From the time Judith Affoo
trained as a volunteer ALTA tutor in 2009, she has given wholeheartedly to ALTA
and to her students, taking on many roles from tutor trainer and class
coordinator to North Regional Coordinator and Youth Lit Coordinator. The most
challenging of Judith’s roles, and at the same time the most rewarding, is
teaching a Youth Lit class.
In this article and next
week’s, Judith describes her Youth Lit experience. Today she explores her
experience teaching in-person classes, and next week describes Youth Lit in the
The Youth Lit programme is a
collaboration between ALTA and NALIS that started in 2008 for children aged 9
to 15 who need remedial help with reading and writing and whose needs are not
being addressed in the schools. In 2017 the Bermudez Biscuit Company took over
the funding of the programme.
We have classes in 10 libraries
around the country with a total of 12 tutors. I have been a tutor since 2010
and feel privileged to have had the opportunity to work with so many children
over the years.
The children are taught using
the regular ALTA programme for adults but it is tweaked to make it appeal to
children. Tutors keep Youth Lit classes fun. The children we have in our
classes have spent many years in a traditional classroom setting and it is not
working for them. By the time we get them into the programme many have developed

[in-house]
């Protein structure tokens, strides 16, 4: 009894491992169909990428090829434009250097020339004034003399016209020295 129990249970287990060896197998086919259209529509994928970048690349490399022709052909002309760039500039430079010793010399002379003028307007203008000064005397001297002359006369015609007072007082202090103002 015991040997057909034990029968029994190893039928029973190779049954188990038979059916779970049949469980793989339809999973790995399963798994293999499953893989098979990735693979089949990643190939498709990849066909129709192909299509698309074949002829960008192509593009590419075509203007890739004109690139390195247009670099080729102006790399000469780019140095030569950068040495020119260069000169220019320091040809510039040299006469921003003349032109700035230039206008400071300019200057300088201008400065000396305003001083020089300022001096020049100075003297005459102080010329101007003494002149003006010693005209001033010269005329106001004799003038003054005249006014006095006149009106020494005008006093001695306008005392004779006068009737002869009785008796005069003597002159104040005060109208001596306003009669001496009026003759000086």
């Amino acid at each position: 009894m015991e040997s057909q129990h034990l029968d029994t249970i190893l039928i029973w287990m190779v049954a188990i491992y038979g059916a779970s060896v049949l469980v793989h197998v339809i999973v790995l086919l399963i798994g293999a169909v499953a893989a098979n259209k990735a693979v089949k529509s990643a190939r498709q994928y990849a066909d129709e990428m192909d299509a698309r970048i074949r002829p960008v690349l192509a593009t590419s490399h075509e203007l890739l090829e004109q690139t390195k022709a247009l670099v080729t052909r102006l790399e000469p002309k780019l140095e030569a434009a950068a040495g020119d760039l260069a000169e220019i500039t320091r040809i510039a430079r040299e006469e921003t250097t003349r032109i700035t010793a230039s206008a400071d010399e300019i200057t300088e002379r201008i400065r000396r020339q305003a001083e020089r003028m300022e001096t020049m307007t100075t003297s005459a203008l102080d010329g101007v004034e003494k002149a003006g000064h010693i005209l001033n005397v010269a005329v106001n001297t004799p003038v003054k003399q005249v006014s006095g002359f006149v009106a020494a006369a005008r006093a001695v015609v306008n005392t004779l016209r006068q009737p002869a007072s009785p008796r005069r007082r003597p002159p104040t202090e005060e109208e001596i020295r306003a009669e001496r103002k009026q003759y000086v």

a “can’t do” attitude and feel school work is not for them.
Some have developed coping
strategies such as switching off or becoming the class clown that are not
conducive to learning. We have a mix of students with learning disabilities
such as Dyslexia and ADD. Some are suffering from trauma that makes learning
difficult. The children we get in our classes are the ones who have difficulty
sitting still and who frequently get into trouble in school. So, to help them,
we strive to make Youth Lit different.
Classes are small with no more
than ten students so the children can get individual attention. Tutors try to
create a relaxed environment where the children are free to express themselves.
Talking is allowed and even encouraged as we have group discussions on many
topics pertinent to life in Trinidad and Tobago.
We use a lot of manipulative
learning aids suitable for tactile learners, and games are used in every class
to reinforce what has been taught. The children have a lot of energy so it is a
pleasure to see them putting it into the games and learning at the same time. I
look for opportunities for each child to shine whether it is winning a game,
going up to the board to do an example or reading a piece of their writing.
My goal as a Youth Lit tutor is
to see not only an improvement in my students’ reading and writing but also for
them to graduate from the programme feeling that education is for them.
The children have so many
talents and strengths, but because they are failing in school they feel bad about
themselves. Every session they attend, I try to change that. I give a lot of
encouragement and praise, and what makes it all worthwhile for me is seeing
them smile when they realise they can do this.
If you or someone you know is interested in becoming a tutor, joining a class, or becoming a sponsor, call 624-2582 or email email@example.com.
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